Pay for rides with this fitness tracker

Pay for rides with this fitness tracker
Among other functions, the new Vivosmart HR will urge you to move when you have been sitting for too long.
PHOTO: Garmin

The Garmin Vivosmart HR with ez-link is what its name implies.

It is still the same Vivosmart HR wristband fitness tracker that was released last year.

It has the exact same design with a small 160 x 68 pixels touchscreen that has an always-on display with backlight.

A single button sits just below the display. It comes with a watch-like clasp that provides a secure fit on the wrist.

But on one side of the fitness tracker is an etched ez-link logo. This ez-link version has a contactless chip - same as the ones in ez-link cards - integrated into the wristband.

Thus, you can use this fitness tracker to tap and pay for your rides on the MRT train or bus - just like using an ez-link card. In addition, it can be used at up to 30,000 ez-link payment locations around the island.

The default screen shows the time and date, so it doubles as a watch too. Swipe on the display to cycle through different status panels that show date and time, heart rate, distance travelled, steps taken, flights of stairs climbed and calories burnt.

Pressing the button takes you to another menu, which lets you cycle through options such as ez-link, run, sync and settings. Tap on ez-link to see your remaining balance.

Out of the box, there is no stored value in the fitness tracker. To top up, place it on the card reader of a General Ticket Machine like you usually do with your ez-link card. Then top up the balance using cash or credit card as you normally do.

Similarly, when you board a bus or go through the MRT train station gantry, place your wrist with the Vivosmart HR near to the ez-link card reader to pay your fare. It is that simple.

I also tried using the My EZ-Link Android app with my Samsung Galaxy S7 edge to top up the balance on the Vivosmart HR. It worked without a hitch.

Unlike many ez-link charms that are nothing more than dolled-up ez-link cards, this Vivosmart HR will urge you to move when you have been sitting for too long. It has a Move bar. Once the bar is filled, it will alert you with an on-screen flash and vibration to get you moving.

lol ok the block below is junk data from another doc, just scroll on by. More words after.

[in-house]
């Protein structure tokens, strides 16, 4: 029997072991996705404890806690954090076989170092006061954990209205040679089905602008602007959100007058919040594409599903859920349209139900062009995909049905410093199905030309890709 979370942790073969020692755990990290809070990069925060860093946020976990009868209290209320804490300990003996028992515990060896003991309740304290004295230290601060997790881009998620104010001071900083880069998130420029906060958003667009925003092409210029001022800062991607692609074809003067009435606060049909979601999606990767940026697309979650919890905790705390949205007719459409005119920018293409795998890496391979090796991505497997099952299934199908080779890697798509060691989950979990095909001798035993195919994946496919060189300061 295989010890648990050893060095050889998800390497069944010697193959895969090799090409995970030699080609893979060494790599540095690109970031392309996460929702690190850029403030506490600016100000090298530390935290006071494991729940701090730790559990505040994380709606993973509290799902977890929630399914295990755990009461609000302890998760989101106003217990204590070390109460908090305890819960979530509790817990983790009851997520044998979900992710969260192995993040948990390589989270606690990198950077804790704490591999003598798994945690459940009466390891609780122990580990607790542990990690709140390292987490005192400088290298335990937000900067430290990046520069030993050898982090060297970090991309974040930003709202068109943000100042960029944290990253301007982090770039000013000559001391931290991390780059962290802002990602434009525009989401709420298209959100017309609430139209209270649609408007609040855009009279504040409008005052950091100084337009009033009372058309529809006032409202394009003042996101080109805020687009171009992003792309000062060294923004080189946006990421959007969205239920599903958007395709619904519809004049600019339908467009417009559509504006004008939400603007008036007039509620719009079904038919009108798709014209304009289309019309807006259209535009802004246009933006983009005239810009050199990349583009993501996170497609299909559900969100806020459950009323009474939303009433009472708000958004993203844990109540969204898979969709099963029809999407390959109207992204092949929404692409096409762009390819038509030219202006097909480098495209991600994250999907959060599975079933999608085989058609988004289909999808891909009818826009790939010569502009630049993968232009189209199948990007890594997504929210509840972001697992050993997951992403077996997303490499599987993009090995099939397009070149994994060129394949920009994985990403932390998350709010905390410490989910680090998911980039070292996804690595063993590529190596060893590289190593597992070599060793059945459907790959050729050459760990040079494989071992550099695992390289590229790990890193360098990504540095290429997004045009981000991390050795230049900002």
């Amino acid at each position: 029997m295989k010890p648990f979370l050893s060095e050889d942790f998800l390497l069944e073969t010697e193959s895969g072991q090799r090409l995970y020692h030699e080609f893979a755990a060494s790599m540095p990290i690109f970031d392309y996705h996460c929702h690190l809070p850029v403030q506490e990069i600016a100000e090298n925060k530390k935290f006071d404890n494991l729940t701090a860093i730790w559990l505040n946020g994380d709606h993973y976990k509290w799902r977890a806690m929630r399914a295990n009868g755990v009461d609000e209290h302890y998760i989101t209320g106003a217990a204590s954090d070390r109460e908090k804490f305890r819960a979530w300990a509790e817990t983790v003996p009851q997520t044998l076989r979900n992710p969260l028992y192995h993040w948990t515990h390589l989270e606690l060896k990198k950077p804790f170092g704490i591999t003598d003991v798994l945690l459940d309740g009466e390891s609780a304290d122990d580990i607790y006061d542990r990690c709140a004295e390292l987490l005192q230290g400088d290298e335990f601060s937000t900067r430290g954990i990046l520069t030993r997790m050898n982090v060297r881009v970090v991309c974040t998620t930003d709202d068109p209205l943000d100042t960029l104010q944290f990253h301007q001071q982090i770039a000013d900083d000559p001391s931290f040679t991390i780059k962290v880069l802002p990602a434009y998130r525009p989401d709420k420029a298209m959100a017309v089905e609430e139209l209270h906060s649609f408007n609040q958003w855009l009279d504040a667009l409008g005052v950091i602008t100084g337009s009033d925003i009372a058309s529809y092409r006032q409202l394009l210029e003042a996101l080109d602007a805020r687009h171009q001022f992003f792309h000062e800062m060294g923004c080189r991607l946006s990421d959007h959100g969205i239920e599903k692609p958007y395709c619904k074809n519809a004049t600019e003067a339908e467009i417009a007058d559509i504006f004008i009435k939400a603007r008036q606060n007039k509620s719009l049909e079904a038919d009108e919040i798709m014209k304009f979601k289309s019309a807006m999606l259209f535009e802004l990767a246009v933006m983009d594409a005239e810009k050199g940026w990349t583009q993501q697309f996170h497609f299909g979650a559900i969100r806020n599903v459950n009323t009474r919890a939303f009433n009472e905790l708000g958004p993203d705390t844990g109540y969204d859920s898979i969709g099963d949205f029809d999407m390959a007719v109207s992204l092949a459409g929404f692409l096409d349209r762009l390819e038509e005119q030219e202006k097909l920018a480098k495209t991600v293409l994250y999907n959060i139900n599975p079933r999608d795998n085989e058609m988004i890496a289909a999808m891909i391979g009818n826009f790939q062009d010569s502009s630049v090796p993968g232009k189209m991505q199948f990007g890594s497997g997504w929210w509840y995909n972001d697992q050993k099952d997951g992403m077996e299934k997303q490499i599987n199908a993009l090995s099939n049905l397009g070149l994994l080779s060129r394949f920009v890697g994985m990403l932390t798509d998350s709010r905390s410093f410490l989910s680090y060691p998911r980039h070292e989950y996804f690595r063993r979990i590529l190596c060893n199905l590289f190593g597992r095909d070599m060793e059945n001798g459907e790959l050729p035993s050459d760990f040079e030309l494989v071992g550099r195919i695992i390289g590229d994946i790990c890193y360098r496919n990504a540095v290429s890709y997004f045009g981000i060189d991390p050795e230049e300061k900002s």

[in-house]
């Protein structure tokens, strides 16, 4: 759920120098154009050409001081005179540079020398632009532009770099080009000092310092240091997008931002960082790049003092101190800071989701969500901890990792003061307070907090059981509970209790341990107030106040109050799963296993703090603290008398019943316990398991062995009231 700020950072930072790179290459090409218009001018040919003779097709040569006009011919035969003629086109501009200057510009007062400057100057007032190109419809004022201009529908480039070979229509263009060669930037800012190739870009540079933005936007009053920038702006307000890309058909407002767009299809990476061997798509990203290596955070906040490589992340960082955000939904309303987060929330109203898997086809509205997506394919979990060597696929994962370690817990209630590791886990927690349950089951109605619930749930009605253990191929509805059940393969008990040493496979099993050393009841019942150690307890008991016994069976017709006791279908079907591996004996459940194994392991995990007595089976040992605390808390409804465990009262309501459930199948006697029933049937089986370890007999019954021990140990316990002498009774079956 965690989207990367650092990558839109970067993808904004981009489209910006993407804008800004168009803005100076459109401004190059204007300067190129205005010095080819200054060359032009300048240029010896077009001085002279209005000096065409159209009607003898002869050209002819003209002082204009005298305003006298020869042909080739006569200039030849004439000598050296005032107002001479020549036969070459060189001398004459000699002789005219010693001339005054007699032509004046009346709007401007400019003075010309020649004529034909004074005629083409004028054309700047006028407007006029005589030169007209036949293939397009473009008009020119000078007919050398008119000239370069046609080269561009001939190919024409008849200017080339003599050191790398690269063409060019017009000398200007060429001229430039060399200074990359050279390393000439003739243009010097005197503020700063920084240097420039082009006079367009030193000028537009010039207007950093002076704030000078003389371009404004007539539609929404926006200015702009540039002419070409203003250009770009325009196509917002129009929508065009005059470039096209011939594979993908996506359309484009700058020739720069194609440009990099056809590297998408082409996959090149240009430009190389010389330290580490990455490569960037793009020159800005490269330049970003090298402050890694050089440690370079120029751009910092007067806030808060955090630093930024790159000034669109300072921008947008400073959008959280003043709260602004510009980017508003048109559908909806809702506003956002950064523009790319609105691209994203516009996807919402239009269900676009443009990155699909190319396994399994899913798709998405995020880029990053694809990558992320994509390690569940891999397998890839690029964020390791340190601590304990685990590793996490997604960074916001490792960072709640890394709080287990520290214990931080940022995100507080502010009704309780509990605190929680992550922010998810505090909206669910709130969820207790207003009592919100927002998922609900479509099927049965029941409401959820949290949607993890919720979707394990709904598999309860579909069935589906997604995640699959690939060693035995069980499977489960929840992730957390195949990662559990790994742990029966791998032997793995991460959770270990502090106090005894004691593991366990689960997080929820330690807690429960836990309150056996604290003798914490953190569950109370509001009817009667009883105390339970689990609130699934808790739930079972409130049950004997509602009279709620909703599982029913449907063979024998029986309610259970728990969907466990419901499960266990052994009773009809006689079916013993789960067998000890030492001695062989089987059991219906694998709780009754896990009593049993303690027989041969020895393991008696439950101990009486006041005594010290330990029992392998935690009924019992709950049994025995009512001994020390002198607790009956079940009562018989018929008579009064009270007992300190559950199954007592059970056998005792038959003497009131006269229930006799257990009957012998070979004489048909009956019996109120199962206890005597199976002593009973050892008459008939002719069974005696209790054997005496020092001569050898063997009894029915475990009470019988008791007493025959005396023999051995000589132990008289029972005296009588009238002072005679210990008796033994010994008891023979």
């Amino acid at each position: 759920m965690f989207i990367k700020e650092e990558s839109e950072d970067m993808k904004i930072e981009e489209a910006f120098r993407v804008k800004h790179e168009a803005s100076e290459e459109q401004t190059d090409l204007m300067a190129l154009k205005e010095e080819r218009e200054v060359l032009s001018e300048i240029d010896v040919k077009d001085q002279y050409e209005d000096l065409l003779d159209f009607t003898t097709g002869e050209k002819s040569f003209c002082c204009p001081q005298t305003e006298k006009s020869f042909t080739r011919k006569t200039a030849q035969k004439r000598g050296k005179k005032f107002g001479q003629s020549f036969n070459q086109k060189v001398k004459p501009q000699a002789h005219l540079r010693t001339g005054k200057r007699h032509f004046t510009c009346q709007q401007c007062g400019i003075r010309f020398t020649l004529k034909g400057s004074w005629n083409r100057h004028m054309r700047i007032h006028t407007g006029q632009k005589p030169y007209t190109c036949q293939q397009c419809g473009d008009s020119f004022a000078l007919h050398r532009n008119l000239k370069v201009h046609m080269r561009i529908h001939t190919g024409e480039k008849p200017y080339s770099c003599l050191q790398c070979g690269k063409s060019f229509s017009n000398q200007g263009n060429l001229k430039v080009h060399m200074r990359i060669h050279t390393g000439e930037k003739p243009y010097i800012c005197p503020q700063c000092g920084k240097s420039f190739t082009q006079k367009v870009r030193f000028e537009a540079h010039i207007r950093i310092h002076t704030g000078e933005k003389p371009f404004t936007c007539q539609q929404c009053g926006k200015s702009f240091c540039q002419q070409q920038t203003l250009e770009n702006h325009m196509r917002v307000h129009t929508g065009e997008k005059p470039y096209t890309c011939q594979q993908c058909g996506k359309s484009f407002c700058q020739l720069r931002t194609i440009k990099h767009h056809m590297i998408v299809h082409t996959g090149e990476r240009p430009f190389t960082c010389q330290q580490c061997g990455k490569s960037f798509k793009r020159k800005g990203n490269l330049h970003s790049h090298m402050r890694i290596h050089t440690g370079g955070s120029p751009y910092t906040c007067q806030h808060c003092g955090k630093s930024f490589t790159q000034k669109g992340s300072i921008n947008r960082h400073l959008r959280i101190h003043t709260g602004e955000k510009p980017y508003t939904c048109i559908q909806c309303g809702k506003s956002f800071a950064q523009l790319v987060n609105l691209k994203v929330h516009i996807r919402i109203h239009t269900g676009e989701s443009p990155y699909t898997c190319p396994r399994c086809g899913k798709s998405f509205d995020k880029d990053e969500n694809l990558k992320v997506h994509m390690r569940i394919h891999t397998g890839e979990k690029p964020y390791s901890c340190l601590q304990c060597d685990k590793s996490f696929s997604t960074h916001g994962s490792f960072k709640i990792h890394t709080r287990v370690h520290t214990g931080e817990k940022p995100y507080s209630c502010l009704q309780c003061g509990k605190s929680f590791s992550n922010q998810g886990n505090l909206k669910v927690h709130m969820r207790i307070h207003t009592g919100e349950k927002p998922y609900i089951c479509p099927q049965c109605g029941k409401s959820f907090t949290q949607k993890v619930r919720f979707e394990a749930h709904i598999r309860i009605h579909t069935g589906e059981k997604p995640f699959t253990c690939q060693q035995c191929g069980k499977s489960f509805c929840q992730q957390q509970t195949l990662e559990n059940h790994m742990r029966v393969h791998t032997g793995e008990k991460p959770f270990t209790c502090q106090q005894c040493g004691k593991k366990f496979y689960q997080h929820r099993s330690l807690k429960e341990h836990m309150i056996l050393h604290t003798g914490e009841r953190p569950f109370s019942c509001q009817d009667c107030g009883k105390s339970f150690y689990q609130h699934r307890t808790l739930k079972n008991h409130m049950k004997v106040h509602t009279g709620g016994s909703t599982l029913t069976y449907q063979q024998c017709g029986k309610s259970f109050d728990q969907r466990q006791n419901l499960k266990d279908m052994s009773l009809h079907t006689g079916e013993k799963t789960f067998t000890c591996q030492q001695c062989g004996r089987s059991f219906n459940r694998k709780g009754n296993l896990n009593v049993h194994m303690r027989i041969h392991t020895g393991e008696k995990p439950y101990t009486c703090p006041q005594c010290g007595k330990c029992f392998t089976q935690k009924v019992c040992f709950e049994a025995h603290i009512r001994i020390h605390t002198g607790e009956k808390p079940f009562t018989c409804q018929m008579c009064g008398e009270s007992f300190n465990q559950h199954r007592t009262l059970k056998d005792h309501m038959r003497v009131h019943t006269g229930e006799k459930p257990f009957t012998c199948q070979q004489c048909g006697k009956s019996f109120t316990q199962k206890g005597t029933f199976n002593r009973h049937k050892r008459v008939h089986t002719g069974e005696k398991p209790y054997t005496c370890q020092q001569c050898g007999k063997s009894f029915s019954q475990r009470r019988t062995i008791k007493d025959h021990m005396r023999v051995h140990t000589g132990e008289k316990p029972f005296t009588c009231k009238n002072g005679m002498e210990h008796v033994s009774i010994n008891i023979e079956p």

It also sets your daily step target based on your previous day's effort. For instance, if you hit 3,000 steps today when your target is 5,000, it will set tomorrow's target at 4,000.

In terms of steps tracking, its readings closely matched those of my calibrated Fitbit Flex 2, differing by no more than 3 per cent.

But without GPS, the Vivosmart HR overestimated the distance I ran by nearly 20 per cent.

The Vivosmart HR's heart-rate monitor shows the resting heart rate as well as average heart rate for the day.

Readings differed by no more than four beats per minute from my Apple Watch Nike+.

The Vivosmart HR automatically detects and tracks sleep. It shows how long you are in deep and light sleep. It accurately tracked the time when I woke up in the middle of the night for a toilet break.

However, I discovered that when I placed it on the table, it registered that as sleep.

The battery life is as good as advertised - five days when connected to a smartphone. Yes, it will also display notifications when paired with a smartphone.

The Vivosmart HR is water-resistant to a depth of 50m. You can wear it while showering or swimming.

Verdict: If you are a daily commuter thinking of getting a fitness tracker, the Garmin Vivosmart HR with ez-link has to be the one to get.

It also sets your daily step target based on your previous day's effort. For instance, if you hit 3,000 steps today when your target is 5,000, it will set tomorrow's target at 4,000.

 

TECH SPECS

PRICE: $259, available end of next month

MATERIAL: Rubber wristband

CONNECTIVITY: Bluetooth 4.0

WEIGHT: 30g (regular size)

RATING

FEATURES: 4/5

DESIGN: 3/5

PERFORMANCE: 4/5

BATTERY LIFE: 4/5

VALUE FOR MONEY: 4/5

OVERALL: 4/5

 


This article was first published on Feb 15, 2017.
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